Table of contents
- What is a sugar daddy?
- What is the sugar daddy scam?
- How do sugar daddy scams work?
- Sugar daddy Instagram scams
- Cash App scams
- PayPal scams
- Snapchat scams
- How to spot a fake sugar daddy or sugar momma scam
- Watch out for sugar baby loyalty tests and fee requests
- Don’t instantly trust any incoming funds
- How can you avoid being scammed?
- Be wary of strangers online
- Never send money to strangers
- Do your research
- Use your instincts
- What should you do if you’ve become a victim of a Sugar Daddy scam?
What is a sugar daddy?
A sugar daddy (or momma) is typically an older person who offers financial support or gifts to a younger person (sugar baby) in exchange for companionship or other forms of intimacy. The relationship may or may not involve feelings, and the terms of the arrangement can vary depending on the individuals involved.
What is the sugar daddy scam?
Sugar daddy scams definition
A sugar daddy scam involves a scammer posing as a sugar daddy looking for a sugar baby. The scammer promises the victim large sums of money or gifts — but first, they need personal info, like bank details or a money transfer. Once the victim meets these requests, the scammer disappears or continues to make requests.
Scammers typically use social media and dating apps to find victims and create convincing profiles for themselves. To gain trust and establish credibility, they usually impersonate doctors, lawyers, or other high-status people.
How do people fall for sugar daddy scams and other types of online scams?
A sugar daddy scam is a form of social engineering that involves psychological manipulation or deception to influence victims into divulging sensitive information or acting out of their best interests.
How do sugar daddy scams work?
Sugar daddy scams work differently on different online platforms. But generally, here’s how they operate:
- The scammer uses social media or dating apps to target victims, who are seeking financial support or companionship.
- The scammer creates a fake profile, posing as a wealthy, older individual interested in a younger companion.
- After the scammer contacts the victim, they’ll use flattery and promises of gifts and money to establish a connection and build trust. They may use fake photos or IDs to keep up their masquerade.
- Once they’ve gained trust, scammers will ask the victim for money or personal info as a sign of loyalty or to prove (ironically) that they aren't scammers — all with the promise of greater rewards down the line.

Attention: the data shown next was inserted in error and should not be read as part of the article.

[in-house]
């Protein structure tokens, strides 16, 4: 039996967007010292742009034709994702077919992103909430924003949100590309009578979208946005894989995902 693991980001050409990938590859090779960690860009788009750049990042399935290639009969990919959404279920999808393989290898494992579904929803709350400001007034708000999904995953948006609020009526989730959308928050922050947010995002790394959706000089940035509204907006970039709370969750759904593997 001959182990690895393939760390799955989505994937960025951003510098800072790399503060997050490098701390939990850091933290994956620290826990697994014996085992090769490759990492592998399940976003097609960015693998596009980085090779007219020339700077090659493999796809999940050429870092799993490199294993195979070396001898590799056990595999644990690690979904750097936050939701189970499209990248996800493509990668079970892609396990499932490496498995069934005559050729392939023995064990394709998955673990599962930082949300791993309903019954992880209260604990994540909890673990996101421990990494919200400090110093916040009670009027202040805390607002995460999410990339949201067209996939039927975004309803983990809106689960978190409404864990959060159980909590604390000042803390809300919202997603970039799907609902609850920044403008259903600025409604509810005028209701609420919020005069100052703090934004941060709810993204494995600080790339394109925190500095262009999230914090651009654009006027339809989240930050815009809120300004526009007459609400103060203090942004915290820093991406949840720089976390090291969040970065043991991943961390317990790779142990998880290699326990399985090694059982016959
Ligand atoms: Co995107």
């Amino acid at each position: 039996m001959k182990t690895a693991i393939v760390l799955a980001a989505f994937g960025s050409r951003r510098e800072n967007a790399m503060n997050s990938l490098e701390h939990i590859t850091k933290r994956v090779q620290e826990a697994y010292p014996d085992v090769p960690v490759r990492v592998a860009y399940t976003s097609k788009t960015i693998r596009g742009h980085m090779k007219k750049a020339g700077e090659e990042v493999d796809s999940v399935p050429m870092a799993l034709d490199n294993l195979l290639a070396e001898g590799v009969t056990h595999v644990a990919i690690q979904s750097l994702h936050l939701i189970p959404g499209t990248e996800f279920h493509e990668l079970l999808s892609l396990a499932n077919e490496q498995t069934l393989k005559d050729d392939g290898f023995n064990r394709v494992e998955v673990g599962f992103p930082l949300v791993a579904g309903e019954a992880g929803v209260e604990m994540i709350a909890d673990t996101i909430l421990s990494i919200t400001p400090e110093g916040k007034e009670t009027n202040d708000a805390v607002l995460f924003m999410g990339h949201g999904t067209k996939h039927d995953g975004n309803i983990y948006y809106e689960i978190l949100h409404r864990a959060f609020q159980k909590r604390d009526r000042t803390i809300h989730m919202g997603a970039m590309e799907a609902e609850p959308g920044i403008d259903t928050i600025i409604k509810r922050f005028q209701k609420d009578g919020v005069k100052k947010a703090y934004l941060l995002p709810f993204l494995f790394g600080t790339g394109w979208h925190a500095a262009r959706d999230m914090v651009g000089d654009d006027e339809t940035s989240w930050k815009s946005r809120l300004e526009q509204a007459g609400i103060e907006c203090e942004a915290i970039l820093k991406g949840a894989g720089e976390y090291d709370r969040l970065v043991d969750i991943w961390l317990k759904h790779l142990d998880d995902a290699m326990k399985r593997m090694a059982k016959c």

- After receiving the initial request, the scammer will either disappear or continue to fleece the victim for even more information or money. They may use emotional manipulation, guilt, or fear to get what they want.
Sugar daddy scams are found on a variety of websites and apps. Here’s how they work on these popular platforms:
- Instagram scams
- Cash App scams
- PayPal scams
- Snapchat scams.
Sugar daddy Instagram scams
On Instagram, sugar daddy scammers can use impressive photos of a seemingly opulent life to establish credibility. First, they’ll slide into their victims’ DMs to set up the scam — then move the conversation to a more private platform, like WhatsApp.
To establish trust, scammers may even send photos of other sugar babies who allegedly received money from them.
Cash App scams
Sugar daddy scams typically start on social media, and end on a payment platform, like Cash App. There are a couple of ways scammers can use Cash App for scams. Here how:
- Fraud payments. You receive a sum of stolen money to your account. The scammer then requests a gift or small payment in return. After you make good on the request, Cash App takes back the initial money from your account since it was reported stolen.
- Verification. The scammer requests that you send some money through your account to prove it’s real. Once the money is received, the scammer disappears.
- Loyalty test. The scammer may request you send them money to prove you are loyal and not a scammer. They may claim they had their heart broken in the past.
- Request personal info. The scammer may ask you for details like email, phone number, address, or financial info to complete a CashApp transaction. Remember: for a transaction on CashApp, all you need is your $Cashtag.
Emailed requests getting too personal? Learn how to stop phishing emails from tricking you into giving up personal details.
Sugar daddy scams on PayPal often involve the victim receiving a screenshot of a fake pending transaction. The money is almost theirs, but of course, they need to send the scammer something first, usually a gift card or cryptocurrency. Of course, once the request is met, the scammer cancels the pending transaction.